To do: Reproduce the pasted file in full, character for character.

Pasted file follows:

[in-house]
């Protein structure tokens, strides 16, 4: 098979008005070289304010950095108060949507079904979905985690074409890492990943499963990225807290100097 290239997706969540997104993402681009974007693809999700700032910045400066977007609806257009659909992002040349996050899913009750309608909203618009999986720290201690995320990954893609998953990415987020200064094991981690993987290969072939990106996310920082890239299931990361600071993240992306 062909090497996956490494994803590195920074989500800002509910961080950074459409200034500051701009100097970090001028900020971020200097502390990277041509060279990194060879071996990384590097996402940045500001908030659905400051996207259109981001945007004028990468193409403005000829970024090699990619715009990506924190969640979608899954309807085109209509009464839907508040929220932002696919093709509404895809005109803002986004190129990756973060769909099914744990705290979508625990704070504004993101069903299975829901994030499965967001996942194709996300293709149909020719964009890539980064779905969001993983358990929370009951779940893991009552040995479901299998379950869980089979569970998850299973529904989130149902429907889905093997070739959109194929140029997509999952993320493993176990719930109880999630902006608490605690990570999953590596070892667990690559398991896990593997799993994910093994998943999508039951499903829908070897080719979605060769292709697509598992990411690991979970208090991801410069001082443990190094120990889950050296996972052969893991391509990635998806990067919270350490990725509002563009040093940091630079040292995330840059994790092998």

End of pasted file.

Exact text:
[in-house]
């Protein structure tokens, strides 16, 4: 098979008005070289304010950095108060949507079904979905985690074409890492990943499963990225807290100097 290239997706969540997104993402681009974007693809999700700032910045400066977007609806257009659909992002040349996050899913009750309608909203618009999986720290201690995320990954893609998953990415987020200064094991981690993987290969072939990106996310920082890239299931990361600071993240992306 062909090497996956490494994803590195920074989500800002509910961080950074459409200034500051701009100097970090001028900020971020200097502390990277041509060279990194060879071996990384590097996402940045500001908030659905400051996207259109981001945007004028990468193409403005000829970024090699990619715009990506924190969640979608899954309807085109209509009464839907508040929220932002696919093709509404895809005109803002986004190129990756973060769909099914744990705290979508625990704070504004993101069903299975829901994030499965967001996942194709996300293709149909020719964009890539980064779905969001993983358990929370009951779940893991009552040995479901299998379950869980089979569970998850299973529904989130149902429907889905093997070739959109194929140029997509999952993320493993176990719930109880999630902006608490605690990570999953590596070892667990690559398991896990593997799993994910093994998943999508039951499903829908070897080719979605060769292709697509598992990411690991979970208090991801410069001082443990190094120990889950050296996972052969893991391509990635998806990067919270350490990725509002563009040093940091630079040292995330840059994790092998």